A vehicle's cooling system is designed to dissipate the heat created by combustion and keep the engine running at an optimal temperature for good fuel economy. The heat is dissipated to the atmosphere through the radiator and to the passenger department through the heater when the heat is turned on. This is why if a vehicle starts to run too hot, turning on the heater will sometimes bring the temperature down.
The main components of the cooling system are the radiator, water pump, thermostat, cooling fan, heater, hoses and the coolant liquid.
The radiator is composed of two tanks with tubes and cooling fins running between them. The purpose of the radiator is to dissipate the heat from the engine coolant liquid. It accomplishes this by circulating ambient air through the cooling fins as the liquid coolant circulates through the radiator.
The water pump is made up of an impeller which pushes the coolant liquid through the system. It is usually driven by the engine drive belt or timing belt via a pulley on the opposite end of the shaft from the impeller.
The thermostat is a heat activated valve which regulates the temperature of the coolant. It remains closed until the engine is warmed up, then opens and closes to keep the coolant within a narrow temperature range. If a thermostat remains open the temperature gauge will read low and the heater will produce very little heat.
A cooling fan is either a belt driven or electric fan. Its function is to move air through the radiator when the vehicle is stopped or moving slowly. Both types of fans are heat activated and only operate when the coolant reaches a certain temperature.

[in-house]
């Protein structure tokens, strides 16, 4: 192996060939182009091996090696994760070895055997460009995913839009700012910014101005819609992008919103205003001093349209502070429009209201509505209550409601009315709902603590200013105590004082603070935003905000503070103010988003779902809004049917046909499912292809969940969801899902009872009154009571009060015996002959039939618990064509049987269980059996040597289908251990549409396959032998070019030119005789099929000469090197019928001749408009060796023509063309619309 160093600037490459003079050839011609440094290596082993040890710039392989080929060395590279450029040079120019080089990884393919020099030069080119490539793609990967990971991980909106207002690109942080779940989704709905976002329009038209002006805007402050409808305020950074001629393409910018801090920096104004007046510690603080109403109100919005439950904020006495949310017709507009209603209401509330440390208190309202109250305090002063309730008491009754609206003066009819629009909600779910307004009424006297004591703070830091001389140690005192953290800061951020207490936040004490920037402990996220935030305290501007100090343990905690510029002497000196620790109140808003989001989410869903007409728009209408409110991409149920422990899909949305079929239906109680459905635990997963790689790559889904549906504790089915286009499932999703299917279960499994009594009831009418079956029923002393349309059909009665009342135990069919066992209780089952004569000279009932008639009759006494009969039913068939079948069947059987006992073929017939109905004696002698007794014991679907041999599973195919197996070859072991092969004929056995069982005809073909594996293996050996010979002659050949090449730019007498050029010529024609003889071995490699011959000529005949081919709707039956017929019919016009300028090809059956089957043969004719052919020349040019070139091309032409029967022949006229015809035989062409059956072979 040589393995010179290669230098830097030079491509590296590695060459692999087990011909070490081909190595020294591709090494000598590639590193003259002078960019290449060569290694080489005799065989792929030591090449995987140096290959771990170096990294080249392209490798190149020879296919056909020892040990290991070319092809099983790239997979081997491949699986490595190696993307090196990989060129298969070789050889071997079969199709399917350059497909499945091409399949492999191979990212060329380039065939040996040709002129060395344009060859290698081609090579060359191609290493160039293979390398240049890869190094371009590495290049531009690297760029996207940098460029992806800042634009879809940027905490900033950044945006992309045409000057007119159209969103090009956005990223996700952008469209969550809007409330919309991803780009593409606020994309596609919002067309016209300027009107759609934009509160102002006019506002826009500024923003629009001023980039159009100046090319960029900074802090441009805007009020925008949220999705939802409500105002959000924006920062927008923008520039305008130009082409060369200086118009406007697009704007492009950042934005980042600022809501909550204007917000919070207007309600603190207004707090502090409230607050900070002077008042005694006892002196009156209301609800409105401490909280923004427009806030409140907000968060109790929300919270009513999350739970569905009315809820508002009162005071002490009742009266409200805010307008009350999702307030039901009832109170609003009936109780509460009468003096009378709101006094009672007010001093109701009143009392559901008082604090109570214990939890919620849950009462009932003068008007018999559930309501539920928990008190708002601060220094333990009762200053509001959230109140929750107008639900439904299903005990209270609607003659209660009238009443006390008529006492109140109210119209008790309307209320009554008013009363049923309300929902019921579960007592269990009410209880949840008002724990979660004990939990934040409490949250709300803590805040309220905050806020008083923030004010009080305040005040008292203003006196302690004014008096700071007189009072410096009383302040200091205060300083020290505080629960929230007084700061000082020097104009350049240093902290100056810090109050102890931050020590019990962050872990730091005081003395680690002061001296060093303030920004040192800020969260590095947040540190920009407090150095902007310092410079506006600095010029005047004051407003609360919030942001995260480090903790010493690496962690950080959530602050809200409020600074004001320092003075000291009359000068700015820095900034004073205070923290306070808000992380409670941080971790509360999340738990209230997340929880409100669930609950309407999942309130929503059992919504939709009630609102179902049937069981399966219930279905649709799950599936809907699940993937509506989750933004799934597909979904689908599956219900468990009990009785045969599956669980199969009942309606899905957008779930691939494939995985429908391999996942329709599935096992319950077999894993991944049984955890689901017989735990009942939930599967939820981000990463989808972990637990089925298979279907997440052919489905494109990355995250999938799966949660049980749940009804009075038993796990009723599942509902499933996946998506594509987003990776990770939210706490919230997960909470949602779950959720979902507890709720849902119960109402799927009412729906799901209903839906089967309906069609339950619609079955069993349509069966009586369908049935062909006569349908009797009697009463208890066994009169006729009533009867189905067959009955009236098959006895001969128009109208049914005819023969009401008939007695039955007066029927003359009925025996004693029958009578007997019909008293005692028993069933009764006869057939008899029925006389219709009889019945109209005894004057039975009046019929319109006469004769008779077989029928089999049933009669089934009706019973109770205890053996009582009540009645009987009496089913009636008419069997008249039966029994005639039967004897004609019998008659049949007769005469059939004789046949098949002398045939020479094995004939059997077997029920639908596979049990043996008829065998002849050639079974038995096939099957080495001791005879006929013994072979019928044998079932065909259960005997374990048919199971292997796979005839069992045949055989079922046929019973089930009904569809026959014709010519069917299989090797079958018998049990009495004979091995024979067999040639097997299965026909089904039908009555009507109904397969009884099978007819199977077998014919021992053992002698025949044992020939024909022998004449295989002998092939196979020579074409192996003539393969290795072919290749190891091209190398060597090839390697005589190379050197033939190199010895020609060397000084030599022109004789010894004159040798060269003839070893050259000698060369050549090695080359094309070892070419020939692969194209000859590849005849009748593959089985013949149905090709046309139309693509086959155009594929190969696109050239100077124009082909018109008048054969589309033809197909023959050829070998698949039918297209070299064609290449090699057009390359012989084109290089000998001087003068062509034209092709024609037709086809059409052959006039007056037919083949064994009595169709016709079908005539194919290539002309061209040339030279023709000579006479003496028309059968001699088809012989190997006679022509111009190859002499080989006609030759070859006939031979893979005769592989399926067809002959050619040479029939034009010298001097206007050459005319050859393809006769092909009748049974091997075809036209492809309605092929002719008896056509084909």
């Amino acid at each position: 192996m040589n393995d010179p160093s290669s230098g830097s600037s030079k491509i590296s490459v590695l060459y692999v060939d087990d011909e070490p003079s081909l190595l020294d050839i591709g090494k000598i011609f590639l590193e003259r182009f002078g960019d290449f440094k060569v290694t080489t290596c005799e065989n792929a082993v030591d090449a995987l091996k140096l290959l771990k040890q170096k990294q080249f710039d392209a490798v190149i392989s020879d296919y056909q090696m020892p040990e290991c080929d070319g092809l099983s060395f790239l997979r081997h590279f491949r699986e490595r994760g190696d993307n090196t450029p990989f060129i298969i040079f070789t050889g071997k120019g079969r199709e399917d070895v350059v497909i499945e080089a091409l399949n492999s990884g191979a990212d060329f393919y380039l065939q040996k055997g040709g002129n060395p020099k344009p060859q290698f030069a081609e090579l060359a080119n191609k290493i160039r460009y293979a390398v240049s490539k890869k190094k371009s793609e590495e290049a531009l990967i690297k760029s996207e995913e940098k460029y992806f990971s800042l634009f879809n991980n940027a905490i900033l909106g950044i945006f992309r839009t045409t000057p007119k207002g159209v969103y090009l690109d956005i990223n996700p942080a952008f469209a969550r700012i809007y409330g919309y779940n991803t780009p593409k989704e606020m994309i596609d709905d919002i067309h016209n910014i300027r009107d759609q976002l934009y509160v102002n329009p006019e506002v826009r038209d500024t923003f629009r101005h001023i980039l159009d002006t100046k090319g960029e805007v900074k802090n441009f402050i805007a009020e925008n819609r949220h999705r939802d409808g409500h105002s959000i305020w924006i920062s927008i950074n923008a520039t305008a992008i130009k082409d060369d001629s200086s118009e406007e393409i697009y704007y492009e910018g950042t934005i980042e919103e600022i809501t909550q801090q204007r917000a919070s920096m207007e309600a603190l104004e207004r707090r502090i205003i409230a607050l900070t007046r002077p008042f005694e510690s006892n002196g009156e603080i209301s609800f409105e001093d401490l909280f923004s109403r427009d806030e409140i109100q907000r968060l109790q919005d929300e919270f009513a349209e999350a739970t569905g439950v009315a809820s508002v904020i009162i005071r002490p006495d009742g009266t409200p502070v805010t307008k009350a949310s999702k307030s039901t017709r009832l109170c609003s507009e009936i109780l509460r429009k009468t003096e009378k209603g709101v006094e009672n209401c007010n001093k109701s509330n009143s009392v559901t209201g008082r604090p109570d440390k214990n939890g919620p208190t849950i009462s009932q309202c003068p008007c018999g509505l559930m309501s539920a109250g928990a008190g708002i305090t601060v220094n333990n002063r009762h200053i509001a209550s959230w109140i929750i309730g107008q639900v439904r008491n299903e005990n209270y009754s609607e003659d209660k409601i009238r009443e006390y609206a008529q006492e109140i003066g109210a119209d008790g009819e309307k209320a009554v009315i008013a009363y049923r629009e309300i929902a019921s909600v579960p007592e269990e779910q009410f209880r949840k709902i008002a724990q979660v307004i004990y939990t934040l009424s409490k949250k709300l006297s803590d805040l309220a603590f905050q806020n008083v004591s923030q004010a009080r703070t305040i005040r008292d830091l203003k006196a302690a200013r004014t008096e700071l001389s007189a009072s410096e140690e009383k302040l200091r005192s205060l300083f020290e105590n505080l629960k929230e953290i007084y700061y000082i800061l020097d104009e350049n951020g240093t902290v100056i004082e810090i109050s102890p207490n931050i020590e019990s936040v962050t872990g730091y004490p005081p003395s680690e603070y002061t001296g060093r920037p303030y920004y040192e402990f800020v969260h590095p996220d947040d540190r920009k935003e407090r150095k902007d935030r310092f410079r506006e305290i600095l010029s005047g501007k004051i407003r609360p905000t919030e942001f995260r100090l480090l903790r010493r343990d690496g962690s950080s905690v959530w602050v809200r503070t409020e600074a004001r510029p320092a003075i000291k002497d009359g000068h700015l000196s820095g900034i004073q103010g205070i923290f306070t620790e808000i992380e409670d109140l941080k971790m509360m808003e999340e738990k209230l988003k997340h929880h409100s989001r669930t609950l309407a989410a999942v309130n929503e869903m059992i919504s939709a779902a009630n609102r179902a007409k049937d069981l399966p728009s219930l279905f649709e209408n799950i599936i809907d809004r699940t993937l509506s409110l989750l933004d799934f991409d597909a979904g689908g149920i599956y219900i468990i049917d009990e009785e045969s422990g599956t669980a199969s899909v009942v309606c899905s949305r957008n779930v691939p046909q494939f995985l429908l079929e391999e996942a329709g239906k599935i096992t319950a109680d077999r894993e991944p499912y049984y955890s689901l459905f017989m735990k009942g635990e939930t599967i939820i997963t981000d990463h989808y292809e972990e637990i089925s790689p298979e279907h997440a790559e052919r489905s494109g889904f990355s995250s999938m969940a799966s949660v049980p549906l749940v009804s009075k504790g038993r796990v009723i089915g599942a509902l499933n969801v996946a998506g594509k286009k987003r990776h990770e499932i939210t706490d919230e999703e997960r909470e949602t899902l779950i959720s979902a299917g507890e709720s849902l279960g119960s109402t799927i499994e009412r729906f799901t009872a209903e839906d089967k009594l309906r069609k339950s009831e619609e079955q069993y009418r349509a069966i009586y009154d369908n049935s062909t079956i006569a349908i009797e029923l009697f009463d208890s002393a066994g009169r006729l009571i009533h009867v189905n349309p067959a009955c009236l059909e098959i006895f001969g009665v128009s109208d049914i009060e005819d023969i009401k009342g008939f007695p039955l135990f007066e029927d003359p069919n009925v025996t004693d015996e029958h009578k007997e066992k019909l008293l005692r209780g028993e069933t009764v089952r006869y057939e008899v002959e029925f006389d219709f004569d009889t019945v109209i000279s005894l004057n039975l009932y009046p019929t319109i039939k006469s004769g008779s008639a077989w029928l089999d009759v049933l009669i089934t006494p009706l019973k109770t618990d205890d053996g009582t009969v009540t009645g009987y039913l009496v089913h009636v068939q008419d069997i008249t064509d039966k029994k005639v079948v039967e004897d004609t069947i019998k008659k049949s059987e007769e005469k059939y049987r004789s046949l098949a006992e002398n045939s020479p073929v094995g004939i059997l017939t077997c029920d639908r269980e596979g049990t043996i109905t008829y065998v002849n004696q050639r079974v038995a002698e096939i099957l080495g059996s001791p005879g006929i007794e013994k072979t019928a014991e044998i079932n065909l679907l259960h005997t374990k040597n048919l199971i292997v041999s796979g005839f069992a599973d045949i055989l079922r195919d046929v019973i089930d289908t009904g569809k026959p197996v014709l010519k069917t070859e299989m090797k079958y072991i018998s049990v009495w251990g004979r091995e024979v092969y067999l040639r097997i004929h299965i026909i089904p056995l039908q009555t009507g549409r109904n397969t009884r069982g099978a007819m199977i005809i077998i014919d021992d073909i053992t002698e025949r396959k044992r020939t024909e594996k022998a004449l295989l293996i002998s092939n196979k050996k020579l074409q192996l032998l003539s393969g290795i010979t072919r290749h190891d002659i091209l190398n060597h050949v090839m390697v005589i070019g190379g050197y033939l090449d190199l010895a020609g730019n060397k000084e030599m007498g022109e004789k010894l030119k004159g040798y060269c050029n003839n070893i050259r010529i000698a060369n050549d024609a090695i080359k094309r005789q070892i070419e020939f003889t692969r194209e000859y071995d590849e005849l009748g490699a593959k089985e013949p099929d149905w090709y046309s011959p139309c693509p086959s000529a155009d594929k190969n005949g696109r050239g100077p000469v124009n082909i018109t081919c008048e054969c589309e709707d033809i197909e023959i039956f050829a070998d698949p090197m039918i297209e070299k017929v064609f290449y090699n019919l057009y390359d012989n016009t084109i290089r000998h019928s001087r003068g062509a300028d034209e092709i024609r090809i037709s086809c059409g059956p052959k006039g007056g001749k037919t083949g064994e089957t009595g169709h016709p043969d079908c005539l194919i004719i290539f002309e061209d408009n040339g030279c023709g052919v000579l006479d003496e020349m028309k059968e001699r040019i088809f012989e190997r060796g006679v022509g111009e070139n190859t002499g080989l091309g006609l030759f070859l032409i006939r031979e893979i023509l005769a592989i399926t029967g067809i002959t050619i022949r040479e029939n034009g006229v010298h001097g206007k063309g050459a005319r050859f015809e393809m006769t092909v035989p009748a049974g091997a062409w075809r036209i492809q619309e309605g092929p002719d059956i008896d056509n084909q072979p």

The heater is designed like a radiator and mounted in the passenger compartment. When the heater is turned on the fan pulls air through the heater and transports heat into the passenger compartment.
Radiator and heater hoses connect the radiator and heater to the engine.
The coolant liquid is known as antifreeze and the most commonly used type in automotive systems is ethylene glycol. It is mixed 50-50 with water and will resist freezing to -40 degrees F and will withstand temperatures up to 250 degrees F without boiling. It also contains rust inhibitors and lubricants. Newer longer lasting types of antifreeze are used in many late model cars.
Cooling system maintenance is extremely important because failure of any component could cause severe overheating and expensive engine damage. As antifreeze gets old, the rust inhibitors begin to separate out into solids which in turn can clog the radiator. As the lubricating qualities in the antifreeze begin to wear out, the water pump can begin to leak. With age, the hoses will begin to split from the inside. This isn’t apparent from a visual inspection unless they are bulging, but by squeezing the hose, an interior crack or softness may be discovered. Regular inspection of the cooling system and flushing the coolant every 30, 000 to 60,000 miles is essential to the reliability of the system.